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Cooperative multitasking, promises, and future ticks


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I was trying to prevent bottlenecks when sending emails, and the below post was the solution.

Similar predicament now, but I also need to generate some images first so they may be attached to the emails and the images are generated by a fairly slow command line program that emulates a browser.  Multiple emails might or might need the same image so I plan on creating all the images before queuing the emails.

I believe the futureTick approach executes each tick in series as blocking, but doesn't attempt to execute all of them at once so it doesn't impact the rest of the application.  Promises, however, appear to be more about a structured process for managing callback functions.  As such, the futureTick approach would likely be best for tasks requiring much PHP processing, and promises are more suitable for tasks which PHP is just waiting for a response from some other service.  True?

Would one ever want to attempt to use both approaches?  Seems like it might make sense if the code within a promise was PHP intensive to break it down into multiple futureTick tasks, but not not feed promises into the futureTick as promises are "kind of" non-blocking, true?

To execute the CLI image program, considering https://github.com/clue/reactphp-shell.  Or do you think plan old exec() would be applicable?

For using promises, would it just look something like the following?

$deferred = new React\Promise\Deferred();

$deferred->promise()
->then(function ($rs) {
    // create the first image
})->then(function ($rs) {
    // create the second image
})->then(function ($rs) {
    // create the last image
})->then(function ($rs) {
    // send the first email
})->then(function ($rs) {
    // send the second email
})->then(function ($rs) {
    // send the last email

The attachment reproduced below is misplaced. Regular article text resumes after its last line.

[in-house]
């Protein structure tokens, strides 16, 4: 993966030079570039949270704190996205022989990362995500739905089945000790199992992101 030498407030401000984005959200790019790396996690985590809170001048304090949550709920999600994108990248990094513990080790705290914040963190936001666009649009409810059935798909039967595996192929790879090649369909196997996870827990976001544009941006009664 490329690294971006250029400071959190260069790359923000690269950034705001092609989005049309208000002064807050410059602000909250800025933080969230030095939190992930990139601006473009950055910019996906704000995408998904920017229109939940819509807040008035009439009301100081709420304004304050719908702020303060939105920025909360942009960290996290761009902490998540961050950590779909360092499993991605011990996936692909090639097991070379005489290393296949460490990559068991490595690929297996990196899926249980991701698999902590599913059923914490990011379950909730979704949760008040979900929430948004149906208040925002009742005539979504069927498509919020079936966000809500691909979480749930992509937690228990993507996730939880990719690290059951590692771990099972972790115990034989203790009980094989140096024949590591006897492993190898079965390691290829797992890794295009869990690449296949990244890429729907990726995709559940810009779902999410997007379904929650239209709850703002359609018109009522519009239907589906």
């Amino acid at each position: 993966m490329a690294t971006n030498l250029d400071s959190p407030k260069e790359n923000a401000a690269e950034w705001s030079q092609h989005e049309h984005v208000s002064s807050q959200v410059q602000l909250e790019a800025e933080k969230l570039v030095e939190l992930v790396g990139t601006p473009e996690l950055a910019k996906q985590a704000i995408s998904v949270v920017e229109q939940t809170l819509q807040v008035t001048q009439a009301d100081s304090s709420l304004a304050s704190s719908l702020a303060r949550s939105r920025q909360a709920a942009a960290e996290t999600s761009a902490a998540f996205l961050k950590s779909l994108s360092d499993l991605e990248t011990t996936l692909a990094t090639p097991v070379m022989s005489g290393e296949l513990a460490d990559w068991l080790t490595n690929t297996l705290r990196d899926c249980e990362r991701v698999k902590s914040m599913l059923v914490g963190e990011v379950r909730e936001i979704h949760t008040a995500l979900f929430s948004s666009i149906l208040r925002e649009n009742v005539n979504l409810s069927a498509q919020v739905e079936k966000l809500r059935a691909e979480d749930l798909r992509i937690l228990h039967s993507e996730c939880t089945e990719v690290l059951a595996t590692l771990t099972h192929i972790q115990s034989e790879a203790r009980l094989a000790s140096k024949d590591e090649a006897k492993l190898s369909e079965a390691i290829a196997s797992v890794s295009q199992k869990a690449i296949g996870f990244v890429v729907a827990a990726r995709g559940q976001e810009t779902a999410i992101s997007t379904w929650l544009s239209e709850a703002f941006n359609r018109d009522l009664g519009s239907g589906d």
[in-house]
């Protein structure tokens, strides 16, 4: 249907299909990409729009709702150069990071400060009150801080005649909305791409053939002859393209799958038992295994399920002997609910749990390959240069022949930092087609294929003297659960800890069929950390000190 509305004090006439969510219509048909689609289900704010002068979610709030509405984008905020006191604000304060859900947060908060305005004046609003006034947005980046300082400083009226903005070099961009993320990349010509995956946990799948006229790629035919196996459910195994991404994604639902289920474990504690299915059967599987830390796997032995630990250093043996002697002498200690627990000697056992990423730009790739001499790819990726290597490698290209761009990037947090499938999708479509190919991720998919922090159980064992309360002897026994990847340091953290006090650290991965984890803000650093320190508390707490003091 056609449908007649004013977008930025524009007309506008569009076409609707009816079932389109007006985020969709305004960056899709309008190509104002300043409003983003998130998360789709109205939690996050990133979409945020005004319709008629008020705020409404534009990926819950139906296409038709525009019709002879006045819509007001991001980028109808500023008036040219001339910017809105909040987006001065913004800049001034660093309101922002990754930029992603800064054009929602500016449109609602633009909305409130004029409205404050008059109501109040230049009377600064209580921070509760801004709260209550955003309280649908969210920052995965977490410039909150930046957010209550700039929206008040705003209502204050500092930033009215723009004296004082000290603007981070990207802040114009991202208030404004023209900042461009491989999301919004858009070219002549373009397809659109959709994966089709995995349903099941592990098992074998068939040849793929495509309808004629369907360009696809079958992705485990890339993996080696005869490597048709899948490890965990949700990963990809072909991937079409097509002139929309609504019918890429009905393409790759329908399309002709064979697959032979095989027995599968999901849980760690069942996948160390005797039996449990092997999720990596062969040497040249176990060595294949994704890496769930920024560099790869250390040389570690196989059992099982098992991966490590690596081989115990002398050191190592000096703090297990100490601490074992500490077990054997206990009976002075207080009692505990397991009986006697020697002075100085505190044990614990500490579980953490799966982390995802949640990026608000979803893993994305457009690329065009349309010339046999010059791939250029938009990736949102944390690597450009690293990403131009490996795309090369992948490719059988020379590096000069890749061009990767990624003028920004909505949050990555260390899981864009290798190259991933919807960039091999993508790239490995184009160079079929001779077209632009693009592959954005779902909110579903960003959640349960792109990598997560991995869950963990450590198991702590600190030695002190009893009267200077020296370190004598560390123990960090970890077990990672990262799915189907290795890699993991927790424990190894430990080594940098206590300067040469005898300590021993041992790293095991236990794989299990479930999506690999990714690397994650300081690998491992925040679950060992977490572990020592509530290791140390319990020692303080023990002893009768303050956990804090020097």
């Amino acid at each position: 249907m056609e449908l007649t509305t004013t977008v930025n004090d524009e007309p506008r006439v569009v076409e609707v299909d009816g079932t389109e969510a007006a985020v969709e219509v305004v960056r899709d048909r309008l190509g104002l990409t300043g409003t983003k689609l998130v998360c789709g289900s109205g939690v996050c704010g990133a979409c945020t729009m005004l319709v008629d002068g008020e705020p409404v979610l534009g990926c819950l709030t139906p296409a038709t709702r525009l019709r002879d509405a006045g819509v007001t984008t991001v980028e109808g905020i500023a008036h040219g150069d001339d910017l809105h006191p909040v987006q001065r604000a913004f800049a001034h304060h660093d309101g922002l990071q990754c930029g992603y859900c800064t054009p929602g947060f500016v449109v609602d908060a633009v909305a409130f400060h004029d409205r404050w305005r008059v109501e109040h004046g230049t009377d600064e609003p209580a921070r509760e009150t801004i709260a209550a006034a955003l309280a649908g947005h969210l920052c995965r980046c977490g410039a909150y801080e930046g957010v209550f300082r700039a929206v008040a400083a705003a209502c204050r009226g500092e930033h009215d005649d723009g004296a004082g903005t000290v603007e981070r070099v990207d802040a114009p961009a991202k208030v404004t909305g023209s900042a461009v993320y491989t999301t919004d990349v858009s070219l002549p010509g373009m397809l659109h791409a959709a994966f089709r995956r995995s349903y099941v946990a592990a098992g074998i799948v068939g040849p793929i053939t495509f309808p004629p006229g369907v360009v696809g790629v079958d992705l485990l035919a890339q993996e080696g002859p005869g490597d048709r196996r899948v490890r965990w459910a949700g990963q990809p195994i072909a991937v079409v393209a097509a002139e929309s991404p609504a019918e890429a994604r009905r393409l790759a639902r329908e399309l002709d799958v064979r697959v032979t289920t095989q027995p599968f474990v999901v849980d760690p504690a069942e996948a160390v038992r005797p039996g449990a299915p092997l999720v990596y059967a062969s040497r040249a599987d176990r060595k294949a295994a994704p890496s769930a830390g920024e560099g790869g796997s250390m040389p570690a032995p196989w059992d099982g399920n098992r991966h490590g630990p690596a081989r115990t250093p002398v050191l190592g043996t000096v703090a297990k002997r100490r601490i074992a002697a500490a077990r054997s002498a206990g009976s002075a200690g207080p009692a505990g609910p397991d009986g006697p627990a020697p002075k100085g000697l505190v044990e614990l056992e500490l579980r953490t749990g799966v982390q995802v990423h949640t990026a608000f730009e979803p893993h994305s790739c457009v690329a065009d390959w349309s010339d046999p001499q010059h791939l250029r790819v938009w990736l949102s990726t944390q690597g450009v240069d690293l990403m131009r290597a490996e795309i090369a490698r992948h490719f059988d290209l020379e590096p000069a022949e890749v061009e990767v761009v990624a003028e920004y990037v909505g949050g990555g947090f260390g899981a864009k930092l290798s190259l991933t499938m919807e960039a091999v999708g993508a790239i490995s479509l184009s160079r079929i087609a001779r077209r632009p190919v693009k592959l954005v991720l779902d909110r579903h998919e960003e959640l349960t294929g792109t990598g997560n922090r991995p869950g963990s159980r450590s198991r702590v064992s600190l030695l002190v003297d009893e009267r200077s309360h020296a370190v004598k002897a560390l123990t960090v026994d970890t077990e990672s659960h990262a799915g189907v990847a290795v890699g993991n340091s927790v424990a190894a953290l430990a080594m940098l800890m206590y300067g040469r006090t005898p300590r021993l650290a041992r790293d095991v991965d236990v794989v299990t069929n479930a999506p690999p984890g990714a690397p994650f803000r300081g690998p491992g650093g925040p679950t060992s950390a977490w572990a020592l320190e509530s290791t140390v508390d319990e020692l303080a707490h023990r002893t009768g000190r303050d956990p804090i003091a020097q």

});

$deferred->resolve($nothing?); 

Or maybe something like the following?  I would be amazed if it works as is, but hopefully is on the right track.

$deferred = new React\Promise\Deferred();
$deferred->promise()
->then(function ($rs) {
    // Create images
    // See https://github.com/clue/reactphp-shell
    $launcher = new ProcessLauncher($loop);
    $shell = $launcher->createDeferredShell('bash');

    $shell
    ->execute('create the first image')
    ->execute('create the second image')
    ->execute('create the lst image')
    
    ->then(function ($rs) use($loop) {
        // Send emails
        // Just showing this way but will actually use kicken's EmailQueue solution
        $loop->futureTick(function () {
            // send the first email
        });
        $loop->futureTick(function () {
            // send the second email
        });
        $loop->futureTick(function () {
            // send the last email
        });
    });
});

$deferred->resolve($someQueueOfImages?); 

 

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Actually, worked better than I expected.  Still would appreciate any feedback. Thanks
 

$time=microtime(true);

logger('start');

$loop = \React\EventLoop\Factory::create();
$launcher = new ProcessLauncher($loop);
$shell = $launcher->createDeferredShell('bash');

$promises = [];
$shell = $launcher->createDeferredShell('bash');
logger('create bash promises');
foreach($cmds as $name=>$cmd) {
    $promises[] = $shell->execute($cmd)->then(
        function ($value) use($name) {
            logger($name.' image complete.  Do anything here?  $value is the output of the script');
            //throw new \Exception('error in items promise');
        },
        function (\Throwable $e) {
            logger('image error handler.  What should be done here?: '.$e->getMessage());
        }
    );
}

logger('bash promises complete');
$allImagePromises = \React\Promise\all($promises);

logger('all promise complete');

$filenames = array_keys($cmds);

$allImagePromises->then(
    function($value) use($filenames){
        logger('then all image promises are resolved so deal with emails.  Do anything with $value which is [0=>null, 1=>null, 2=>null]');
        //throw new \Exception('error in email promise');
        $files = [];
        foreach($filenames as $file) {
            $files[] = sprintf('name: %s type: %s size: %d', $file, filetype($file), filesize($file));
        }
        logger(implode(', ',$files));
        // Instead of using futureTick, maybe just add emails as promises?
    },
    function (\Throwable $e) {
        logger('images error handler.  What should be done here?: '.$e->getMessage());
    }
)->done(
    function($value){
        logger('done. what should be performed here?');
    }
);

// Should I be using Deferred::resolve()???

logger('before shell end');
$shell->end();

logger('after shell end');
$loop->run();
Quote

time: 0.000002 message: start
time: 0.005833 message: create bash promises
time: 0.006871 message: bash promises complete
time: 0.007278 message: all promise complete
time: 0.007335 message: before shell end
time: 0.007353 message: after shell end
time: 0.698389 message: item1.png image complete.  Do anything here?  $value is the output of the script
time: 1.407365 message: item2.png image complete.  Do anything here?  $value is the output of the script